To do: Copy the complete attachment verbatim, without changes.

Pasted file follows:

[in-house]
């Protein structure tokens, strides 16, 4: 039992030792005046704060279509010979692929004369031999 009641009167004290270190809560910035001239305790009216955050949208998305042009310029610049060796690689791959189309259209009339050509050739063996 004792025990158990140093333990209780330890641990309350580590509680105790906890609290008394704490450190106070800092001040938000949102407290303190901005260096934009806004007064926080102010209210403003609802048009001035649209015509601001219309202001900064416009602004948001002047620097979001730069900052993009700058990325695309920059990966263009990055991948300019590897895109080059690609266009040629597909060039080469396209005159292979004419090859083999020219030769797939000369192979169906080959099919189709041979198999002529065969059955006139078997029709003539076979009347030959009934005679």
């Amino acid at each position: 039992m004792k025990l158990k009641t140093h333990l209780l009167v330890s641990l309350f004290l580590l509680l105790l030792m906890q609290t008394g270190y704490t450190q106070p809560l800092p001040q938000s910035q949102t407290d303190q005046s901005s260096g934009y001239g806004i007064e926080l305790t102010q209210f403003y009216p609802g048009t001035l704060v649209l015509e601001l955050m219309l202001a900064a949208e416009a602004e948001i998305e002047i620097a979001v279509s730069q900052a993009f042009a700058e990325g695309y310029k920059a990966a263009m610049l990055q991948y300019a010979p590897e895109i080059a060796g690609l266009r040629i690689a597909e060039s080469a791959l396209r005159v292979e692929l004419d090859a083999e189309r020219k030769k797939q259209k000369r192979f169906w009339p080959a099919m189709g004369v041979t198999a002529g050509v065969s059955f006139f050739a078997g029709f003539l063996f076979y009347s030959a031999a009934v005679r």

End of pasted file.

[in-house]
């Protein structure tokens, strides 16, 4: 039992030792005046704060279509010979692929004369031999 009641009167004290270190809560910035001239305790009216955050949208998305042009310029610049060796690689791959189309259209009339050509050739063996 004792025990158990140093333990209780330890641990309350580590509680105790906890609290008394704490450190106070800092001040938000949102407290303190901005260096934009806004007064926080102010209210403003609802048009001035649209015509601001219309202001900064416009602004948001002047620097979001730069900052993009700058990325695309920059990966263009990055991948300019590897895109080059690609266009040629597909060039080469396209005159292979004419090859083999020219030769797939000369192979169906080959099919189709041979198999002529065969059955006139078997029709003539076979009347030959009934005679």
């Amino acid at each position: 039992m004792k025990l158990k009641t140093h333990l209780l009167v330890s641990l309350f004290l580590l509680l105790l030792m906890q609290t008394g270190y704490t450190q106070p809560l800092p001040q938000s910035q949102t407290d303190q005046s901005s260096g934009y001239g806004i007064e926080l305790t102010q209210f403003y009216p609802g048009t001035l704060v649209l015509e601001l955050m219309l202001a900064a949208e416009a602004e948001i998305e002047i620097a979001v279509s730069q900052a993009f042009a700058e990325g695309y310029k920059a990966a263009m610049l990055q991948y300019a010979p590897e895109i080059a060796g690609l266009r040629i690689a597909e060039s080469a791959l396209r005159v292979e692929l004419d090859a083999e189309r020219k030769k797939q259209k000369r192979f169906w009339p080959a099919m189709g004369v041979t198999a002529g050509v065969s059955f006139f050739a078997g029709f003539l063996f076979y009347s030959a031999a009934v005679r």